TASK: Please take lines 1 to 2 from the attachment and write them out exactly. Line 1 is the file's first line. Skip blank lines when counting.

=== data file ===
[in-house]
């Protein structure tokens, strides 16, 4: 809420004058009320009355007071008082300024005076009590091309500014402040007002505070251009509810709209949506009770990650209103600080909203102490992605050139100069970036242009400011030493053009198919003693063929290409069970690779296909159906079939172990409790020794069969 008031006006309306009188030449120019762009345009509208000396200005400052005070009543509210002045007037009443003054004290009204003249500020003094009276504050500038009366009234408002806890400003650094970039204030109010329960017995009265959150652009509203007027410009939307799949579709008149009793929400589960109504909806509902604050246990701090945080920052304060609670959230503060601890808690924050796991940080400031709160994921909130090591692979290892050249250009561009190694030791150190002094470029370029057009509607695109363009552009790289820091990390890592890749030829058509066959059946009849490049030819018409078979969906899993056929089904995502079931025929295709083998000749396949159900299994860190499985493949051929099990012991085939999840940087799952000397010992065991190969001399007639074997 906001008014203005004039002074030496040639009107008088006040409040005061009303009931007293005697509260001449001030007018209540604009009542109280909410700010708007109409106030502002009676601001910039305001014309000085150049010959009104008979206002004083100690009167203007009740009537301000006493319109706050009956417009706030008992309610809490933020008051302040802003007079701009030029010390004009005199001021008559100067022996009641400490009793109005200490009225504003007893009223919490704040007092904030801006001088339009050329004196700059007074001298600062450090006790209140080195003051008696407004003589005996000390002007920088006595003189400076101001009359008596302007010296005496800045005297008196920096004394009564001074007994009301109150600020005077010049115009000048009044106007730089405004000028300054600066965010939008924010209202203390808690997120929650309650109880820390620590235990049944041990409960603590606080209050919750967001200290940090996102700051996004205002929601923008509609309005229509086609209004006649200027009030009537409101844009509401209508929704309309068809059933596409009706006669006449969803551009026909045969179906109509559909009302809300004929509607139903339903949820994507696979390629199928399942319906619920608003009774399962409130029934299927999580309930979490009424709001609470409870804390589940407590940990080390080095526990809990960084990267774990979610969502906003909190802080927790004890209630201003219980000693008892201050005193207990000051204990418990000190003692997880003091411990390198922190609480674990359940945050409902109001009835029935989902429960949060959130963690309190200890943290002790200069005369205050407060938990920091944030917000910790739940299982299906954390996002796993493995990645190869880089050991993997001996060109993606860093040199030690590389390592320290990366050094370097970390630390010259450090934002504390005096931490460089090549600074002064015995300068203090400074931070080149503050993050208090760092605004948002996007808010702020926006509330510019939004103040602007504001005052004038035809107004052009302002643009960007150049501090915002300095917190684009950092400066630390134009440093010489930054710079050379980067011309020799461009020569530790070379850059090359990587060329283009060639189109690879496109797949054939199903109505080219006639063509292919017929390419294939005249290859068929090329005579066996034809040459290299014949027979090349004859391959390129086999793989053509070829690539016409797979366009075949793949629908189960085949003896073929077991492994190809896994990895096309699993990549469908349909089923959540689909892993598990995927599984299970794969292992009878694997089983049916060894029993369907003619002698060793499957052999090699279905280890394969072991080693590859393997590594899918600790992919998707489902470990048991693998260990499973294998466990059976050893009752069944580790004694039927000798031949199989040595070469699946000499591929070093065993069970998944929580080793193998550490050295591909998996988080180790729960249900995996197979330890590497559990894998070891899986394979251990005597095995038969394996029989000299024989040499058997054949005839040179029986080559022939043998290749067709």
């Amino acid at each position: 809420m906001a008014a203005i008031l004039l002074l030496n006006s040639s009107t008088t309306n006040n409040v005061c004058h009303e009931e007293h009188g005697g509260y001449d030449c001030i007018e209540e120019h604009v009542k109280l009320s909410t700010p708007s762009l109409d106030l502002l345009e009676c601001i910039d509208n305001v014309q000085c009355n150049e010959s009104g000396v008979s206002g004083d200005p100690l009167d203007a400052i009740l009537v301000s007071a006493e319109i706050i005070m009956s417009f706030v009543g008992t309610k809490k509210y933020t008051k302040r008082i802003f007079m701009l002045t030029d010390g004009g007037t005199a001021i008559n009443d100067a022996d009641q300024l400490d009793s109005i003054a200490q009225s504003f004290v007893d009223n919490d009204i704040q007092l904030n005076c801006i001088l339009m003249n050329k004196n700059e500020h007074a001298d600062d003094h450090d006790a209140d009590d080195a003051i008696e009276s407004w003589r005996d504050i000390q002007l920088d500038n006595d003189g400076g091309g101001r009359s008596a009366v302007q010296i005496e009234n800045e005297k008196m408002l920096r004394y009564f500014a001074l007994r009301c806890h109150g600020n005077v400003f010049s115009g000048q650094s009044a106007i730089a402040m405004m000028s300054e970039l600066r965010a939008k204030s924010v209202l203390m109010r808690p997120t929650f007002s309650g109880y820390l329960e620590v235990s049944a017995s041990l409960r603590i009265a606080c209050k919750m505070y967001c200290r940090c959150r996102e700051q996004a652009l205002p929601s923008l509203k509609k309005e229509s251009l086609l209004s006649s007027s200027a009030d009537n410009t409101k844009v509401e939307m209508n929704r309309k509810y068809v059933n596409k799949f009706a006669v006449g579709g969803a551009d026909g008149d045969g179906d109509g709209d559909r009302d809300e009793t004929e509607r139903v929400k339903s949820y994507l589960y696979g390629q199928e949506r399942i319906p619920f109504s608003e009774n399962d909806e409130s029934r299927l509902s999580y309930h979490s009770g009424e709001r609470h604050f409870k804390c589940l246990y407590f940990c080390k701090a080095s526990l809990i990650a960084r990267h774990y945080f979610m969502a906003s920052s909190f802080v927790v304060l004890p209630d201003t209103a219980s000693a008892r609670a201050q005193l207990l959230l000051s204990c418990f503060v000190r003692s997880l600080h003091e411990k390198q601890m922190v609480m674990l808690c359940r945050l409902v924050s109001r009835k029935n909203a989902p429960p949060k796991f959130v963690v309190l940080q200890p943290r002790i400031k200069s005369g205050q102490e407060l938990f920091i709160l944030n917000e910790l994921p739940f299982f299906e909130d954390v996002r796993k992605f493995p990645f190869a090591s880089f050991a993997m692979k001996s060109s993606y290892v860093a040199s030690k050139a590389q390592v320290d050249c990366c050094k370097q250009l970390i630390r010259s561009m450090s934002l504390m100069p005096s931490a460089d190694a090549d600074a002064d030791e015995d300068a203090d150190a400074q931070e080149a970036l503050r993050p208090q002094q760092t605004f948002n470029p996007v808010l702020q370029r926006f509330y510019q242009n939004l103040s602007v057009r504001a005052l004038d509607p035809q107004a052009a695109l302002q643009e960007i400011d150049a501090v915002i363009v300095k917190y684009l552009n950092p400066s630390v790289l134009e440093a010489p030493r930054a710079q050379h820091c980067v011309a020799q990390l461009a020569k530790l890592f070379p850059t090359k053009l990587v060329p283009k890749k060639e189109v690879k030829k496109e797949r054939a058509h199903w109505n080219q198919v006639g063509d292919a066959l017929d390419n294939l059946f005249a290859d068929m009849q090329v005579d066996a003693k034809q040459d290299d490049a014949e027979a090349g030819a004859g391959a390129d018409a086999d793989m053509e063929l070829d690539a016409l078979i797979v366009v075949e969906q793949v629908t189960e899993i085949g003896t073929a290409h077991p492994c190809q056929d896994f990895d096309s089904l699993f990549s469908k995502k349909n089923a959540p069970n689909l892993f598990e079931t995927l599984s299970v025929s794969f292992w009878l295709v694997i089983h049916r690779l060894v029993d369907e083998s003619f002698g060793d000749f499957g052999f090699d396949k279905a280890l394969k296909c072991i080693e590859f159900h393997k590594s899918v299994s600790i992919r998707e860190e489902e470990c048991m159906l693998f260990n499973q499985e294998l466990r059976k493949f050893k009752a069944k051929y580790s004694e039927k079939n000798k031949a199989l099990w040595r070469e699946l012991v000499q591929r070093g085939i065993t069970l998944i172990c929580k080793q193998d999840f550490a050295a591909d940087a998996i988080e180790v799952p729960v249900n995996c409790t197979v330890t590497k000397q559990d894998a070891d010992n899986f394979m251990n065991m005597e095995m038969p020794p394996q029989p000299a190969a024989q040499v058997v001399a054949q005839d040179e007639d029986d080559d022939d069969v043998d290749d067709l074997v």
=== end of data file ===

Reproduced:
[in-house]
């Protein structure tokens, strides 16, 4: 809420004058009320009355007071008082300024005076009590091309500014402040007002505070251009509810709209949506009770990650209103600080909203102490992605050139100069970036242009400011030493053009198919003693063929290409069970690779296909159906079939172990409790020794069969 008031006006309306009188030449120019762009345009509208000396200005400052005070009543509210002045007037009443003054004290009204003249500020003094009276504050500038009366009234408002806890400003650094970039204030109010329960017995009265959150652009509203007027410009939307799949579709008149009793929400589960109504909806509902604050246990701090945080920052304060609670959230503060601890808690924050796991940080400031709160994921909130090591692979290892050249250009561009190694030791150190002094470029370029057009509607695109363009552009790289820091990390890592890749030829058509066959059946009849490049030819018409078979969906899993056929089904995502079931025929295709083998000749396949159900299994860190499985493949051929099990012991085939999840940087799952000397010992065991190969001399007639074997 906001008014203005004039002074030496040639009107008088006040409040005061009303009931007293005697509260001449001030007018209540604009009542109280909410700010708007109409106030502002009676601001910039305001014309000085150049010959009104008979206002004083100690009167203007009740009537301000006493319109706050009956417009706030008992309610809490933020008051302040802003007079701009030029010390004009005199001021008559100067022996009641400490009793109005200490009225504003007893009223919490704040007092904030801006001088339009050329004196700059007074001298600062450090006790209140080195003051008696407004003589005996000390002007920088006595003189400076101001009359008596302007010296005496800045005297008196920096004394009564001074007994009301109150600020005077010049115009000048009044106007730089405004000028300054600066965010939008924010209202203390808690997120929650309650109880820390620590235990049944041990409960603590606080209050919750967001200290940090996102700051996004205002929601923008509609309005229509086609209004006649200027009030009537409101844009509401209508929704309309068809059933596409009706006669006449969803551009026909045969179906109509559909009302809300004929509607139903339903949820994507696979390629199928399942319906619920608003009774399962409130029934299927999580309930979490009424709001609470409870804390589940407590940990080390080095526990809990960084990267774990979610969502906003909190802080927790004890209630201003219980000693008892201050005193207990000051204990418990000190003692997880003091411990390198922190609480674990359940945050409902109001009835029935989902429960949060959130963690309190200890943290002790200069005369205050407060938990920091944030917000910790739940299982299906954390996002796993493995990645190869880089050991993997001996060109993606860093040199030690590389390592320290990366050094370097970390630390010259450090934002504390005096931490460089090549600074002064015995300068203090400074931070080149503050993050208090760092605004948002996007808010702020926006509330510019939004103040602007504001005052004038035809107004052009302002643009960007150049501090915002300095917190684009950092400066630390134009440093010489930054710079050379980067011309020799461009020569530790070379850059090359990587060329283009060639189109690879496109797949054939199903109505080219006639063509292919017929390419294939005249290859068929090329005579066996034809040459290299014949027979090349004859391959390129086999793989053509070829690539016409797979366009075949793949629908189960085949003896073929077991492994190809896994990895096309699993990549469908349909089923959540689909892993598990995927599984299970794969292992009878694997089983049916060894029993369907003619002698060793499957052999090699279905280890394969072991080693590859393997590594899918600790992919998707489902470990048991693998260990499973294998466990059976050893009752069944580790004694039927000798031949199989040595070469699946000499591929070093065993069970998944929580080793193998550490050295591909998996988080180790729960249900995996197979330890590497559990894998070891899986394979251990005597095995038969394996029989000299024989040499058997054949005839040179029986080559022939043998290749067709």